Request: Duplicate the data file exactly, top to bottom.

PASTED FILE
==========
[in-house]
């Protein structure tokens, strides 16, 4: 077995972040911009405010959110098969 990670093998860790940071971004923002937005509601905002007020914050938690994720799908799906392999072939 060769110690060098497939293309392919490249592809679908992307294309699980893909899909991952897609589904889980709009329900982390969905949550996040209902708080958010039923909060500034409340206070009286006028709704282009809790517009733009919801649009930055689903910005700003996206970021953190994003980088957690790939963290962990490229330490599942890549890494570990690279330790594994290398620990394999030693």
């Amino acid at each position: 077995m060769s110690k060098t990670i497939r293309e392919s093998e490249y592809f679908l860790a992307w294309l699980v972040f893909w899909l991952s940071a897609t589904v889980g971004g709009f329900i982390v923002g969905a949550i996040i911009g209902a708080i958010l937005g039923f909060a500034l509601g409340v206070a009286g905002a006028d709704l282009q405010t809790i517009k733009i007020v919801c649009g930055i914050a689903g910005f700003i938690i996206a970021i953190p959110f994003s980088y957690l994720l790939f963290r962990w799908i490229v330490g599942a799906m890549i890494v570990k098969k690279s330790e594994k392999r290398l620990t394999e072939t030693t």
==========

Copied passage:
[in-house]
């Protein structure tokens, strides 16, 4: 077995972040911009405010959110098969 990670093998860790940071971004923002937005509601905002007020914050938690994720799908799906392999072939 060769110690060098497939293309392919490249592809679908992307294309699980893909899909991952897609589904889980709009329900982390969905949550996040209902708080958010039923909060500034409340206070009286006028709704282009809790517009733009919801649009930055689903910005700003996206970021953190994003980088957690790939963290962990490229330490599942890549890494570990690279330790594994290398620990394999030693």
């Amino acid at each position: 077995m060769s110690k060098t990670i497939r293309e392919s093998e490249y592809f679908l860790a992307w294309l699980v972040f893909w899909l991952s940071a897609t589904v889980g971004g709009f329900i982390v923002g969905a949550i996040i911009g209902a708080i958010l937005g039923f909060a500034l509601g409340v206070a009286g905002a006028d709704l282009q405010t809790i517009k733009i007020v919801c649009g930055i914050a689903g910005f700003i938690i996206a970021i953190p959110f994003s980088y957690l994720l790939f963290r962990w799908i490229v330490g599942a799906m890549i890494v570990k098969k690279s330790e594994k392999r290398l620990t394999e072939t030693t």